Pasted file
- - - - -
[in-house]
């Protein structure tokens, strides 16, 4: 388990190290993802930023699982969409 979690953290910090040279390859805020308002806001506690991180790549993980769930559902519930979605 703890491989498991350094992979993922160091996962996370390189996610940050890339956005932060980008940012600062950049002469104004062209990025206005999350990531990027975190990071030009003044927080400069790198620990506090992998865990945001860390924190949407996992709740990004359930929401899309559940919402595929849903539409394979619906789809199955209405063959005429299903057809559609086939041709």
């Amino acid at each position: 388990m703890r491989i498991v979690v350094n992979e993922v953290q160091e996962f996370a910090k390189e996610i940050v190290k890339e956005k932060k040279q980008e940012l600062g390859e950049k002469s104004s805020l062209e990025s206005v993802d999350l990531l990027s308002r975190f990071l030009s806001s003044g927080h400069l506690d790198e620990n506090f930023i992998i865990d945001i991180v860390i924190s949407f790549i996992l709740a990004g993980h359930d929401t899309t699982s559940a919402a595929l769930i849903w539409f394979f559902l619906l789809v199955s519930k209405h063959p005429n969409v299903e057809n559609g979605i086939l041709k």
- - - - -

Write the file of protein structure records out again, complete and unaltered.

[in-house]
């Protein structure tokens, strides 16, 4: 388990190290993802930023699982969409 979690953290910090040279390859805020308002806001506690991180790549993980769930559902519930979605 703890491989498991350094992979993922160091996962996370390189996610940050890339956005932060980008940012600062950049002469104004062209990025206005999350990531990027975190990071030009003044927080400069790198620990506090992998865990945001860390924190949407996992709740990004359930929401899309559940919402595929849903539409394979619906789809199955209405063959005429299903057809559609086939041709």
């Amino acid at each position: 388990m703890r491989i498991v979690v350094n992979e993922v953290q160091e996962f996370a910090k390189e996610i940050v190290k890339e956005k932060k040279q980008e940012l600062g390859e950049k002469s104004s805020l062209e990025s206005v993802d999350l990531l990027s308002r975190f990071l030009s806001s003044g927080h400069l506690d790198e620990n506090f930023i992998i865990d945001i991180v860390i924190s949407f790549i996992l709740a990004g993980h359930d929401t899309t699982s559940a919402a595929l769930i849903w539409f394979f559902l619906l789809v199955s519930k209405h063959p005429n969409v299903e057809n559609g979605i086939l041709k």